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Summer is short...

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"Ain't it some kind of thanks," my grandfather said as he latched up the back of the truck, the mules inside jostling to get their footing, and Orphan's long ear had swiveled back at the sound of his voice. The best of them brought three or four cents a pound as dog meat; some of them would merely be heaved six deep into a trench that would be filled in with dirt by men on tractors. The hollow report of hooves on the truck bed echoed even after the truck had pulled onto the road and turned out of sight. The exact same sound could be heard all through the county, all across the hills of Tennessee and up through Kentucky, across Missouri and Kansas, and all the way out West, even, you could hear it. The mules' job, it was finished.

When the back of the truck is finally shut, my father is high above, hiding in the hayloft. At church the pale-haired girl had pulled him into the center aisle just before the service and told him her news, the news of me. All through the sermon his mind had flipped like a fish, and he had stared hard at the back of Eula's neck, trying to still that fish. In the hayloft he thinks of this moment as he listens to the shouts of the truck driver and the engine backfiring once before the mules are pulled away, but he doesn't come to the edge, he doesn't look down for one last glimpse of Orphan Lad.

Late that night my father creeps to the Victrola in the living room and carefully opens the top of the cabinet. He slides a record onto the turntable and turns the crank, then sets his eraser and needle between his teeth and presses it to the first groove. A fiddle plays, is joined by a guitar, and then a high lonesome voice starts in about heartbreak. Every time he listens to his records like this, the first notes take him by surprise. When the music starts to fill his head, he can't believe it is coming from the record on the turntable and not from a place within himself. He closes his eyes and imagines Eula Parker is in the room, dancing behind him in a dark red dress. He moves his face across the record, following the groove with the needle, and spit collects in the pockets of his cheeks. Eula, Eula, Eula. He lets her name roll around in his head until it is unclear, too, whether this sound is coming from the record on the turntable, or from the deepest hollows of his heart.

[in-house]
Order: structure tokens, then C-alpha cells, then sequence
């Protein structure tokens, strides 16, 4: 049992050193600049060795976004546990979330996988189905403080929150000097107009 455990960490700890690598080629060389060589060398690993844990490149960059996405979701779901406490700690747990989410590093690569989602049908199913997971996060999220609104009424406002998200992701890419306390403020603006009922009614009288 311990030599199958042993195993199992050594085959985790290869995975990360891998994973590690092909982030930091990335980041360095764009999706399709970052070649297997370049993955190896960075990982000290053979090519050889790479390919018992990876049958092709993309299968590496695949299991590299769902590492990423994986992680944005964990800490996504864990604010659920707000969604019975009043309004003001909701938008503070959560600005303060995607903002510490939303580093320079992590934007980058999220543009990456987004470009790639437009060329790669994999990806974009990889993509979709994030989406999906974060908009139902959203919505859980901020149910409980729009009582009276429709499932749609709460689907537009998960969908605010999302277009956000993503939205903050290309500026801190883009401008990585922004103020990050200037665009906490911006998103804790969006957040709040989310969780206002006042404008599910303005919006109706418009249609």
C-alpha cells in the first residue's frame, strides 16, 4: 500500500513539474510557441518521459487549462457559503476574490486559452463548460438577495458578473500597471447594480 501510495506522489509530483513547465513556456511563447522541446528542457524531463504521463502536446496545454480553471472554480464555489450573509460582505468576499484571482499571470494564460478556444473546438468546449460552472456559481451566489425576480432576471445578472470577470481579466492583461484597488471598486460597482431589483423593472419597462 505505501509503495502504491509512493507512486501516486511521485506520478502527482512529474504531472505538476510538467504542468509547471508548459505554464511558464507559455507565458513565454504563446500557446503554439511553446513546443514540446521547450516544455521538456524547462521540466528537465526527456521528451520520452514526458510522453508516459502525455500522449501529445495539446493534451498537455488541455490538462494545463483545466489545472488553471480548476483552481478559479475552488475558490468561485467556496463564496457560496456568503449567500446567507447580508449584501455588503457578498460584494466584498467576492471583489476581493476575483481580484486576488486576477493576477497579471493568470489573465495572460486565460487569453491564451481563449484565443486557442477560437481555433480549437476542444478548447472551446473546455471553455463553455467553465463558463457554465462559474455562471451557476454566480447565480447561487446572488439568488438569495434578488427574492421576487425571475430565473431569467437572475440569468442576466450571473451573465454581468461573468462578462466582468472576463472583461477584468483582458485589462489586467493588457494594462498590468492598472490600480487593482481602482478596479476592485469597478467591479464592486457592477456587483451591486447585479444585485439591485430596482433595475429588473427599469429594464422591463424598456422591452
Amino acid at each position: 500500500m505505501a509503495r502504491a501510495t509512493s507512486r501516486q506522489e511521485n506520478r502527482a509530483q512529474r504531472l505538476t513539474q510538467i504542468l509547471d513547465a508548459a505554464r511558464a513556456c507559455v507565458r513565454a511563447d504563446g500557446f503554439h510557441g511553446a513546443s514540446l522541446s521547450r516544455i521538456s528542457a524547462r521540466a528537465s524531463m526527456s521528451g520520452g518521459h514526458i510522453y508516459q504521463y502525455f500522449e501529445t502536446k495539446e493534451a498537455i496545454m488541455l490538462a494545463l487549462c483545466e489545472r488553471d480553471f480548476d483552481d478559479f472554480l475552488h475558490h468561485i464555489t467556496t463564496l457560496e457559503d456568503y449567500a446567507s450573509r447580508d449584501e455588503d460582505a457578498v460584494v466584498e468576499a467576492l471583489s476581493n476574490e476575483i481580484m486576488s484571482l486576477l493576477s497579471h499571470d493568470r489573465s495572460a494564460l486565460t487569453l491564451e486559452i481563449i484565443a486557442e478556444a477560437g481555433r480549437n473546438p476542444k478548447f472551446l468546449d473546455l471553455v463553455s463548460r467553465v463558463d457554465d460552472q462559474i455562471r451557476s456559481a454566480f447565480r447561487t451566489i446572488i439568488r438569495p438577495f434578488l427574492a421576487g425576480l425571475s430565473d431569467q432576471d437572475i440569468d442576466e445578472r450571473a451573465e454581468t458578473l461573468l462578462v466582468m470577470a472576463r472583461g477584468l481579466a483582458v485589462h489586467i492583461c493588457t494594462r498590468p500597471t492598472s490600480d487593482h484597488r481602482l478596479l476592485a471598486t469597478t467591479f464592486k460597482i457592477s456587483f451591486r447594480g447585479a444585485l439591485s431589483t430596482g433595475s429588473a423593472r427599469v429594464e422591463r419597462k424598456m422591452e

Three weeks after the last load of mules goes, a tractor overturns on a hill down by the river and nearly kills one of the hands. It is not an unexpected tragedy. My grandfather is the only one with the man, and he pulls him out from underneath the seat and searches through the grass for three scattered fingers while the engine continues to choke and whir. He drives the man to the hospital in Nashville and doesn't return until late that night. His trip home is held up by an accident at the bridge that takes nearly an hour to be cleared away. When he finally arrives back, his son is waiting on the porch to tell him about the pale-haired girl.

My father has rehearsed what he will say dozens of times to the fence posts and icebox, but when he sees his father's brown, blood-caked forearms and hands, he is startled enough to forget what it was. Weary and white in the face, my grandfather sits down next to him on the top step and touches his shoulder.

"Son," he says, "you're gonna see a future I can't even stretch my mind around. Not any of it. I can't even begin to imagine."

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